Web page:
Flying Through Midnight: A Pilot's Dramatic Story of His Secret Missions over Laos During the Vietnam Warby John T. Halliday, William Dufris
Riveting, novelistic, and startlingly candid, John T. Halliday's combat memoir begins in 1970, when Halliday has just landed in the middle of the Vietnam War, primed to begin his assignment with the 606th Special Operations Squadron. But there's a catch: He's stationed in a kind of no-man's-land. No one on his base flies with ID, patches, or rank. Even as Richard Nixon firmly denies reporters' charges that the United States has forces in Laos, Halliday realizes that from his base in Thailand, he will be flying top-secret, black-ops night missions over the Laotian Ho Chi Minh Trail.
A naive yet thoughtful twenty-four-year-old, Halliday was utterly unprepared for the horrors of war. On his first mission, Halliday's C-123 aircraft dodges more than a thousand antiaircraft shells, and that is just the beginning. Nothing is as he expected -- not the operations, not the way his shell-shocked fellow pilots look and act, and certainly not the squadron's daredevil, seat-of-one's-pants approach to piloting. But before long, Halliday has become one of those seasoned and shell-shocked pilots, and finds himself in a desperate search for a way to elude certain death.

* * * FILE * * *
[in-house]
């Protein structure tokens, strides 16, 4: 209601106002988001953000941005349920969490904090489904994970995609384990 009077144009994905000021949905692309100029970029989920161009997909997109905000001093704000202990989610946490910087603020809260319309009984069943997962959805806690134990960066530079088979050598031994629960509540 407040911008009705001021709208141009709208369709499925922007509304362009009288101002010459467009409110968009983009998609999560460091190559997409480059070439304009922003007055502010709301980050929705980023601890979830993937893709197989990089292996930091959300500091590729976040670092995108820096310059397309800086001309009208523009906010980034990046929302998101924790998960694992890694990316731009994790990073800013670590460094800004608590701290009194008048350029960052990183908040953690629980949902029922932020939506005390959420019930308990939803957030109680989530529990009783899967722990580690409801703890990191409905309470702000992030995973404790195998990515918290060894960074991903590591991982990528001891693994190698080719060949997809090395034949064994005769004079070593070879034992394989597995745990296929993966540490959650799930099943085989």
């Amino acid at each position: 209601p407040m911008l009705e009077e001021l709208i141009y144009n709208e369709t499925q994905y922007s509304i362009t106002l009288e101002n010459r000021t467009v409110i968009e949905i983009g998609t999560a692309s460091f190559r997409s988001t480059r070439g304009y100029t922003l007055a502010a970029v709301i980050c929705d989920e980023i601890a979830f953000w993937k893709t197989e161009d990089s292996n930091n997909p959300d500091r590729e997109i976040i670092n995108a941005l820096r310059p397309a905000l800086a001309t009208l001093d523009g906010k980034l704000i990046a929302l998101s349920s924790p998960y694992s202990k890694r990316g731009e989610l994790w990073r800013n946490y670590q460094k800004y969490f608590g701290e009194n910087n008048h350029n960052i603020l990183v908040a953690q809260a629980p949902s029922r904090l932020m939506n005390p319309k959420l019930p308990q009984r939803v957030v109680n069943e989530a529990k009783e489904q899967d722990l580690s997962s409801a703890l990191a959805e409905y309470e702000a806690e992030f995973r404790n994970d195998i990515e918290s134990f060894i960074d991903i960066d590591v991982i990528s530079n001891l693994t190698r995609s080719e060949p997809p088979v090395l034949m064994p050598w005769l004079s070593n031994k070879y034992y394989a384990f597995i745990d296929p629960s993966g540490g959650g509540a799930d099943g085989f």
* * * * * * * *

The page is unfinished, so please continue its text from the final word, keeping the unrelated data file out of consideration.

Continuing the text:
Using frank, true-to-life dialogue, potent imagery, and classic 1970s song lyrics, Halliday deftly describes the fraught Laotian skies and re-creates his struggle to navigate the frustrating Air Force bureaucracy, the deprivations of a remote base far from home and his young wife, and his fight to preserve his sanity. The resulting nonfiction narrative vividly captures not only the intricate, distorted culture of war but also the essence of the Vietnam veteran's experience of this troubled era.